Like most salespeople, I made a lot of mistakes early in my career. But I was taught an axiom rather soon – “70% of all deals should be winnable.”
By learning to mark deals lost earlier in the sales process and of my own accord helped me spend more time on deals that were winnable and less on those that weren’t. Consequently, I felt that the deals I spent time on were genuinely at least 70% winnable, keeping my sales pipeline clean and my sales velocity high.
Three key things to learn about losing in sales:
- Turn reactive losing into proactive losing, based on your judgment of whether they fit into the 70% winnable category. This means shifting most of the losing from the end of the sales cycle toward the beginning.
- Codify, standardize and review your reasons, and make your criteria rock-solid. Every week, review all open deals as well as the lost deals from the previous week. Understand your losing and winning categories (on price, on product features, in a specific industry, or other) and fine-tune your tactics on a weekly basis by learning from this knowledge.
- Know your ideal customer profile, and figure out how to get as many prospects who fit the profile into your pipeline. The ideal customer is one with whom you have the best possible strategic fit across the board – you have great product/need fit, buyer/seller behavior and cycle time fit, and budget/price fit.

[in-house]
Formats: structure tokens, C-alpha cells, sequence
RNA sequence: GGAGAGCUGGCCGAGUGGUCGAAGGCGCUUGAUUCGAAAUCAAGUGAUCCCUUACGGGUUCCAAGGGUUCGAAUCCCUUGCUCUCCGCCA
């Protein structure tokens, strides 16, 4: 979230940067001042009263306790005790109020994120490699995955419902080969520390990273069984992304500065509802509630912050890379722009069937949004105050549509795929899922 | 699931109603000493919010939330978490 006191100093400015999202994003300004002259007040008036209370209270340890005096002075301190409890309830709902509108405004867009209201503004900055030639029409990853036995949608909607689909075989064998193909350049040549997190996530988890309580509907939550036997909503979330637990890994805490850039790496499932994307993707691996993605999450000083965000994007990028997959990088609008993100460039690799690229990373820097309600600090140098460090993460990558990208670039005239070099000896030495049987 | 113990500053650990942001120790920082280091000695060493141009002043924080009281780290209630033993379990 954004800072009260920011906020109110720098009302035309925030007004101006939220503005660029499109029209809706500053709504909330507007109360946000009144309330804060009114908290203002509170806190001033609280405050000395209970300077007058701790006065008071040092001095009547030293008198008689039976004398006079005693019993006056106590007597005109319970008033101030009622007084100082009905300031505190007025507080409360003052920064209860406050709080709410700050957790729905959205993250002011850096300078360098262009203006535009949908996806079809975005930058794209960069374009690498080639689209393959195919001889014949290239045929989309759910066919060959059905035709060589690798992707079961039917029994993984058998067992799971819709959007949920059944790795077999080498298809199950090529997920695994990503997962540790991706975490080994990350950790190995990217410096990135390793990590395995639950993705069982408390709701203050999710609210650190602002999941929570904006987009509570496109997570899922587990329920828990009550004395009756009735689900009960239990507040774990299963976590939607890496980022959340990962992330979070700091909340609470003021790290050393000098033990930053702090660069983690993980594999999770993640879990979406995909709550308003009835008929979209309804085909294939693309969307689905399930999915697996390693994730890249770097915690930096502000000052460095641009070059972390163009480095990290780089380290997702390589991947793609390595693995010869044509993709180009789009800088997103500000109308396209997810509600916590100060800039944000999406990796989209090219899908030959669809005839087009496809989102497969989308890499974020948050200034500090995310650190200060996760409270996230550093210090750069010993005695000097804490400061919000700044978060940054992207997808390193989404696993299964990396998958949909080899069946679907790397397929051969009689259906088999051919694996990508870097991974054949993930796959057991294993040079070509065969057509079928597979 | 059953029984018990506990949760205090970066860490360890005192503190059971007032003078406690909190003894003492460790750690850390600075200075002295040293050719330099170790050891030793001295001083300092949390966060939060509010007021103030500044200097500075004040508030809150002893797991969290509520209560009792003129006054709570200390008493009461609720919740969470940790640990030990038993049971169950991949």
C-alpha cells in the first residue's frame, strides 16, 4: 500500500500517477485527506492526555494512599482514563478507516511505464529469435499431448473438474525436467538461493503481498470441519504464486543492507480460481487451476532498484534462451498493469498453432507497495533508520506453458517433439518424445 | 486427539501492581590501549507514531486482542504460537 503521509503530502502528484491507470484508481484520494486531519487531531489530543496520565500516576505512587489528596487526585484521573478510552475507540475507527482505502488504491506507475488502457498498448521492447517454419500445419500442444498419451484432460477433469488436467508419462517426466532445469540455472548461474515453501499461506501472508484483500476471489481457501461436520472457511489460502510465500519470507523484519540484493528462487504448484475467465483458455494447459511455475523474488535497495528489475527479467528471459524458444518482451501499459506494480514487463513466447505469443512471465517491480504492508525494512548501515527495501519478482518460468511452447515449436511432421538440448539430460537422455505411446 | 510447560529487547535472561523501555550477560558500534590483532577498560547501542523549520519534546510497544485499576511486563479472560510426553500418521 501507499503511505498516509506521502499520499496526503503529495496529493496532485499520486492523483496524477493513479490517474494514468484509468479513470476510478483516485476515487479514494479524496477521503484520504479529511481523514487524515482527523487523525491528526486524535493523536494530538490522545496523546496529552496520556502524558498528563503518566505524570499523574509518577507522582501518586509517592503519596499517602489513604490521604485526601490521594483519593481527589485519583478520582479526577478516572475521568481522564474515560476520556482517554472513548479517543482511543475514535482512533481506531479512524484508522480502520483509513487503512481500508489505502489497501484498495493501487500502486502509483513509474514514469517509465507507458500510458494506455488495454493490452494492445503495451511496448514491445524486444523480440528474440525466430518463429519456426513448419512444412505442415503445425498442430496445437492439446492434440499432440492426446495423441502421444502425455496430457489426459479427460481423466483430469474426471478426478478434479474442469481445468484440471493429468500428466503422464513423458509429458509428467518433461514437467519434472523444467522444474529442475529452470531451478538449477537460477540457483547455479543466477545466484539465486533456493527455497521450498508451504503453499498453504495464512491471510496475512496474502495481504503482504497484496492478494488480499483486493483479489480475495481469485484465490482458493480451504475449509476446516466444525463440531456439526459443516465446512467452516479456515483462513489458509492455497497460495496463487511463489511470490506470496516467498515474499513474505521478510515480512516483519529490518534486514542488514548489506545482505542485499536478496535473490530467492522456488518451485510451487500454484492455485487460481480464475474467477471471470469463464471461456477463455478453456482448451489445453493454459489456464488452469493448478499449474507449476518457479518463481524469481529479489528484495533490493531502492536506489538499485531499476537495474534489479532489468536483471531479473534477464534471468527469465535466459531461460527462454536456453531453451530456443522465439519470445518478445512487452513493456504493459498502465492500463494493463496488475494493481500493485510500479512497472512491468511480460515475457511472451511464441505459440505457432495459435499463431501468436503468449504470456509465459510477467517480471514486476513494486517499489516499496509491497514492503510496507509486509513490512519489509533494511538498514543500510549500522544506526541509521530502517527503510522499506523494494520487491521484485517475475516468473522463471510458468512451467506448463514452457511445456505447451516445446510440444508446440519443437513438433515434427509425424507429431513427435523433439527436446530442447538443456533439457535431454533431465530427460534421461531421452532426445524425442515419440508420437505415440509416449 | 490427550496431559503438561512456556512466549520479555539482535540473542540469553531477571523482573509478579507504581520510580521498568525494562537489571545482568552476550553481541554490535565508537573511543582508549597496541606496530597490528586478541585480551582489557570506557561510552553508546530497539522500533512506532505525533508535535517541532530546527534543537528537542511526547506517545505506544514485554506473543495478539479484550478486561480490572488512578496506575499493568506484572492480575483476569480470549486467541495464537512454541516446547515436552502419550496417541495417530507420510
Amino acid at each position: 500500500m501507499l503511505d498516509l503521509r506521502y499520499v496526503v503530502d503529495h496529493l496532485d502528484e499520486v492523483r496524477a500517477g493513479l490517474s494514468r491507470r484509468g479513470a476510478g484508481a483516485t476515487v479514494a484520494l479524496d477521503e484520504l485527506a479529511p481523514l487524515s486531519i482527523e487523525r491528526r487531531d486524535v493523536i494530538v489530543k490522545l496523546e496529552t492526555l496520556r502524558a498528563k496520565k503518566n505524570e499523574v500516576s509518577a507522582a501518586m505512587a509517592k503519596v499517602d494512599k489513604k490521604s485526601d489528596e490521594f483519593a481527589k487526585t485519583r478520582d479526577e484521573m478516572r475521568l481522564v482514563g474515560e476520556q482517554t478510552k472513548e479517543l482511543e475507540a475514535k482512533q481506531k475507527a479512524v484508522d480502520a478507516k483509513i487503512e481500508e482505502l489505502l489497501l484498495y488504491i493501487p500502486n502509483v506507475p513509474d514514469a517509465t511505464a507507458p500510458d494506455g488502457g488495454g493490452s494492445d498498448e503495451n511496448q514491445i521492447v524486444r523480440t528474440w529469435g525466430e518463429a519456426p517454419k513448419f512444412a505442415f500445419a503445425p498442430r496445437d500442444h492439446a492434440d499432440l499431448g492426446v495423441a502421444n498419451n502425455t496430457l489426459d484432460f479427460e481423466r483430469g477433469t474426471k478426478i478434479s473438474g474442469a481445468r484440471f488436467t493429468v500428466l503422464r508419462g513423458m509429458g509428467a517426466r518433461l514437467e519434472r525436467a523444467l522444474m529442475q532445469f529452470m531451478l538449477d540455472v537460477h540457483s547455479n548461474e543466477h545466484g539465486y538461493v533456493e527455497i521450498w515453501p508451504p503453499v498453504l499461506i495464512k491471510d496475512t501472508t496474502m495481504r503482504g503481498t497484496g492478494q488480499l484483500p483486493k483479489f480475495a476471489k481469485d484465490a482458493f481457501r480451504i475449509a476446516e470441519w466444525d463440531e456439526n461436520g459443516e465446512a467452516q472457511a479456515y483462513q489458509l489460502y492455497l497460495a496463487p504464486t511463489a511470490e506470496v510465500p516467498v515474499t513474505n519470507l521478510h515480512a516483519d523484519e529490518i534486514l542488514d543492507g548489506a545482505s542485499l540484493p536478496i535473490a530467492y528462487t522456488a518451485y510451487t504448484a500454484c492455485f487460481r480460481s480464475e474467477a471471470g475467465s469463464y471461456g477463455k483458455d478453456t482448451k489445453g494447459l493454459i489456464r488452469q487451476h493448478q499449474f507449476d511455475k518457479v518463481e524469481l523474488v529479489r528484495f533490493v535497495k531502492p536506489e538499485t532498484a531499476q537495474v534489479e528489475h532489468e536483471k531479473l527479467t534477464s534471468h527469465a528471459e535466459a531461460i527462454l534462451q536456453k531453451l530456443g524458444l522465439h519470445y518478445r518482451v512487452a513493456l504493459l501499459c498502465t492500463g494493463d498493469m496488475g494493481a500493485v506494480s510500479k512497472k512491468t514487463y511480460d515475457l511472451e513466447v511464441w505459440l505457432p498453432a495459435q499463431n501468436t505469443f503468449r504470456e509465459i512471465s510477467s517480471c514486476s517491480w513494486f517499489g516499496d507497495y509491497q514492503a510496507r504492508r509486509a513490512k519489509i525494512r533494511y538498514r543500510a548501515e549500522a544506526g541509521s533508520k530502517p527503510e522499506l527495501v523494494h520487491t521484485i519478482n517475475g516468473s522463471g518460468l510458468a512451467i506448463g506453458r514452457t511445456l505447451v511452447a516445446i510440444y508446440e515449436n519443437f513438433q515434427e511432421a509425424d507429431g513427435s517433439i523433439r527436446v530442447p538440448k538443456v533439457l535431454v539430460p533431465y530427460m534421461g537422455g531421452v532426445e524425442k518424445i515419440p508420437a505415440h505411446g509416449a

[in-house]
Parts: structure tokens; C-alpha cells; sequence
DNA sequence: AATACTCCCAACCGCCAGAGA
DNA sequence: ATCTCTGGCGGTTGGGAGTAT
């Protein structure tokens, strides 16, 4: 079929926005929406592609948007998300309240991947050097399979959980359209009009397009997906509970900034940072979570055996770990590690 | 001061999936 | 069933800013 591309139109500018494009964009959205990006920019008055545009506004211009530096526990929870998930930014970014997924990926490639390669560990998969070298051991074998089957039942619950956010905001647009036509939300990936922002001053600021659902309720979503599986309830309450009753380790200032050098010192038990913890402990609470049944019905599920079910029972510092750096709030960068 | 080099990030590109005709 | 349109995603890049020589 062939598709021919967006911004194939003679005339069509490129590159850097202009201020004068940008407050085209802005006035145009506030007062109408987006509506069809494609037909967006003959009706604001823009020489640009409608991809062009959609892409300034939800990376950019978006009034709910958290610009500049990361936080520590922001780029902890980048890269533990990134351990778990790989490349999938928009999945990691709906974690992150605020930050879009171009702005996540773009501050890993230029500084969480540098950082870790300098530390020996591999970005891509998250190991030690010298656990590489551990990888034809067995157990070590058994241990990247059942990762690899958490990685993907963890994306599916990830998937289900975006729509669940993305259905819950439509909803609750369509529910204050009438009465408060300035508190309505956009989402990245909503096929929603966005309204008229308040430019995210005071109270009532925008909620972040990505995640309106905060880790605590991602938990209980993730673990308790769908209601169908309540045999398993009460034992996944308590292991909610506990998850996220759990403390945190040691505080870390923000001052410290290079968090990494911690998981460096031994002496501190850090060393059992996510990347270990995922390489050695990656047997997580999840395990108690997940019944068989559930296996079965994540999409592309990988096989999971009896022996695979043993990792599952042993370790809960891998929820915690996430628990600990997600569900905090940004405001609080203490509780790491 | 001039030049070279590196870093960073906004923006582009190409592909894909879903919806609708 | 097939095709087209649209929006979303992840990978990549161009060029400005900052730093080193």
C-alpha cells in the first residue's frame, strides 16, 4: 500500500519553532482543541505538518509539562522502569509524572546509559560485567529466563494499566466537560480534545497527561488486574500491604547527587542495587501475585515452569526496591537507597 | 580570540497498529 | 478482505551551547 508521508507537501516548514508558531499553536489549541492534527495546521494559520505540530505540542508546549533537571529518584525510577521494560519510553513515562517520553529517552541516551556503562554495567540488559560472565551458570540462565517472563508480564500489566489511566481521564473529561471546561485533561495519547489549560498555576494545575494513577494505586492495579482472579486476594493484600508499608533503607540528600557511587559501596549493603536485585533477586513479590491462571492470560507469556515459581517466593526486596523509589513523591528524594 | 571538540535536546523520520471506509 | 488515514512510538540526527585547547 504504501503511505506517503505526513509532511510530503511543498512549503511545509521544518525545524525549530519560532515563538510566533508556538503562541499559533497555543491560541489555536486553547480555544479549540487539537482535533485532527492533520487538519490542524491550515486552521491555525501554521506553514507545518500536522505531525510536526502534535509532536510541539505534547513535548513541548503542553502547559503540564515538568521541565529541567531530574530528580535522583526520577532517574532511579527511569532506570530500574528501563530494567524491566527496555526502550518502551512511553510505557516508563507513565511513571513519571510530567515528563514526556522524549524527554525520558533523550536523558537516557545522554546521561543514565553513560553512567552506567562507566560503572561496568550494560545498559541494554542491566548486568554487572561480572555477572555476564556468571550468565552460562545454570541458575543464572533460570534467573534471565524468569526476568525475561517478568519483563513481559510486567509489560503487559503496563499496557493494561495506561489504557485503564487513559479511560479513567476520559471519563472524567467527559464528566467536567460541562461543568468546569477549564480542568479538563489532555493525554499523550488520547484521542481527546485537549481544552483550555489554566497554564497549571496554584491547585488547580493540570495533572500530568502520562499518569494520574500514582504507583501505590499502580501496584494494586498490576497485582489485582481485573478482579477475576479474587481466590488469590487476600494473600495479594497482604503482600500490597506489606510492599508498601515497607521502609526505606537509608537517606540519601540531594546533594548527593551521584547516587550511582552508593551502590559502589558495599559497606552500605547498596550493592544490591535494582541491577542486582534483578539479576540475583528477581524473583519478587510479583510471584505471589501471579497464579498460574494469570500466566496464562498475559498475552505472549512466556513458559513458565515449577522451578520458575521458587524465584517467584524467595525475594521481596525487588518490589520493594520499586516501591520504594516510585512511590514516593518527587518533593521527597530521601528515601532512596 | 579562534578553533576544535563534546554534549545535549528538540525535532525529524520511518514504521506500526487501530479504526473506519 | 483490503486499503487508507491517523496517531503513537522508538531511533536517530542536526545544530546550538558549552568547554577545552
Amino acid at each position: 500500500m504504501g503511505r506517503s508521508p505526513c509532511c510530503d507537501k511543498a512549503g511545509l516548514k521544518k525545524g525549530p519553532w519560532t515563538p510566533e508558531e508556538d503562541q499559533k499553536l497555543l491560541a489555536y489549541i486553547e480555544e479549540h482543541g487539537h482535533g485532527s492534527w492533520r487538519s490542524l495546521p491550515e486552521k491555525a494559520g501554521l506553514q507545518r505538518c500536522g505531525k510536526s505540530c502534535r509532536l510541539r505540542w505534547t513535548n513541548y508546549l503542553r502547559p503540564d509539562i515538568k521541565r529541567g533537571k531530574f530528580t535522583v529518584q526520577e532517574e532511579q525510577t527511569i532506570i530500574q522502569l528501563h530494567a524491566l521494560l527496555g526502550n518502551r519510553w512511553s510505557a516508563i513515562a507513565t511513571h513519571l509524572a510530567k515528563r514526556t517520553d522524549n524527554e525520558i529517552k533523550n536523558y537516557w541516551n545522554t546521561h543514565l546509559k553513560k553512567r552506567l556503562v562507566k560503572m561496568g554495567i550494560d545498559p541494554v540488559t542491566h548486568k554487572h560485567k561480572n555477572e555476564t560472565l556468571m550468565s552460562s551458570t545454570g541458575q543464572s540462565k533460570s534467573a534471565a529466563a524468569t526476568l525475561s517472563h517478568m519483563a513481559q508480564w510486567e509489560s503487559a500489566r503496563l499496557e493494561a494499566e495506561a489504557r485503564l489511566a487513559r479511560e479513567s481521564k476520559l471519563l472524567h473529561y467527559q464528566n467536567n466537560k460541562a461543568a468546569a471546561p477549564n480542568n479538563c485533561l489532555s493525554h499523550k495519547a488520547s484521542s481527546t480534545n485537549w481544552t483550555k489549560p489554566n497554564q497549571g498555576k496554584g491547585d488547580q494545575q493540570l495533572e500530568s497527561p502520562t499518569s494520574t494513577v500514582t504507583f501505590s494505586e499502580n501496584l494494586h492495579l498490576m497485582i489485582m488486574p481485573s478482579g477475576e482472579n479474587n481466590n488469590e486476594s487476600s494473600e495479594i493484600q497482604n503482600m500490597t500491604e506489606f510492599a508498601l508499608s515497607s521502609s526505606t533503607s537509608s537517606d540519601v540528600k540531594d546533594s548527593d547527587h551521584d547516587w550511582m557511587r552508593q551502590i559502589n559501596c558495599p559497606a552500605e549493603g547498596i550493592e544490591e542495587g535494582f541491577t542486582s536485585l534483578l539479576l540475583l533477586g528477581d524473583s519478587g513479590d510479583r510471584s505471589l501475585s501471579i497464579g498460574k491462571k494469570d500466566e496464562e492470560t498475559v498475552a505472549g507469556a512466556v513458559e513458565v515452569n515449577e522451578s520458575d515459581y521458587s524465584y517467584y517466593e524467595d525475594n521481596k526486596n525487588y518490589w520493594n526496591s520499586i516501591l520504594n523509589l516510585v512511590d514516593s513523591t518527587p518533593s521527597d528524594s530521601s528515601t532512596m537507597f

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A more thorough overview of the important things in losing:
1. Mark your deals lost early – lose fast
Everyone of us has what I like to call a CPU (central processing unit). It’s your brain. Having deals with less than 70% likelihood of winning in your pipeline takes up a lot of CPU computing power. Even if you aren’t spending a lot of time on these deals – deals that I like to call undead – they are still somewhere in the back of your mind, glimmering false hope of cash flow and profit.
The key factor to sales success is pipeline velocity – the speed at which you’re able to move deals from your first contact with a prospect to a successful close. Having lots of undead deals sitting in your pipeline means your pipeline velocity considerably slows. They take up screen space in your pipeline, and they make you think about them every day while never moving closer to a close.
Often what you get when you speak to this kind of prospects are empty promises, such as they’re going to review the purchase opportunity next month and get back to you, or that they are waiting on a budget decision that should arrive soon. The reasons vary, but one aspect stays the same – these deals take up a lot of your attention and time, and they’re unlikely to end up as won.
So what should you do?
You should be open and clear with your prospect by proactively asking straightforward questions. One of your questions should be, “Based on the need you told me about, and the solution we discussed here, do you see yourself buying anytime soon, like in May or June?” You can use it in different sales stages in a slightly modified way.
If the answer is “we’re not sure,” or “I can tell you in a couple of weeks” or anything similar, you should politely end the sales conversation. It’s valuable to learn what’s behind the “we’re not sure” responses, but if evidence of not moving forward exists, you should stop exploring this particular opportunity. Lose the deal, get it out of your pipeline and start focusing on the deals you can win.